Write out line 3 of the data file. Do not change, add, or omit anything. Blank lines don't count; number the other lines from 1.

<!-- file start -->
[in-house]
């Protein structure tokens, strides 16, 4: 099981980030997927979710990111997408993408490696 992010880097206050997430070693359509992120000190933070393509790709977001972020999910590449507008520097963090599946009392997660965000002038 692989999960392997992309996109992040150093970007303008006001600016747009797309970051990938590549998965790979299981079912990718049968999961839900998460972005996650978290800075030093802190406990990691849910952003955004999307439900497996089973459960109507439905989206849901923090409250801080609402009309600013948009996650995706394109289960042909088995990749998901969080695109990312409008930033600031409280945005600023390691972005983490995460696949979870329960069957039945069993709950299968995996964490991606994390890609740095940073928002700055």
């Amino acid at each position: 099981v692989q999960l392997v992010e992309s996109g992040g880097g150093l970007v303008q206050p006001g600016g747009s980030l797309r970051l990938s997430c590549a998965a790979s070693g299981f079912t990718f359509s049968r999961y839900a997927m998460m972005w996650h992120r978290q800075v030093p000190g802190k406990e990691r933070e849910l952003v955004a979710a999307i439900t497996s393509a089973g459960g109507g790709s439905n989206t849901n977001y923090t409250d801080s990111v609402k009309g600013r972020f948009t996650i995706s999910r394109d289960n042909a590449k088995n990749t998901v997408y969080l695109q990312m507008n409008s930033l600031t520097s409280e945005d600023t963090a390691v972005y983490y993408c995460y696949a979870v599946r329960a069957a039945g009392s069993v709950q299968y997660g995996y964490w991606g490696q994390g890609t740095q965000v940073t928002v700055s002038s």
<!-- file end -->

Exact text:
């Amino acid at each position: 099981v692989q999960l392997v992010e992309s996109g992040g880097g150093l970007v303008q206050p006001g600016g747009s980030l797309r970051l990938s997430c590549a998965a790979s070693g299981f079912t990718f359509s049968r999961y839900a997927m998460m972005w996650h992120r978290q800075v030093p000190g802190k406990e990691r933070e849910l952003v955004a979710a999307i439900t497996s393509a089973g459960g109507g790709s439905n989206t849901n977001y923090t409250d801080s990111v609402k009309g600013r972020f948009t996650i995706s999910r394109d289960n042909a590449k088995n990749t998901v997408y969080l695109q990312m507008n409008s930033l600031t520097s409280e945005d600023t963090a390691v972005y983490y993408c995460y696949a979870v599946r329960a069957a039945g009392s069993v709950q299968y997660g995996y964490w991606g490696q994390g890609t740095q965000v940073t928002v700055s002038s």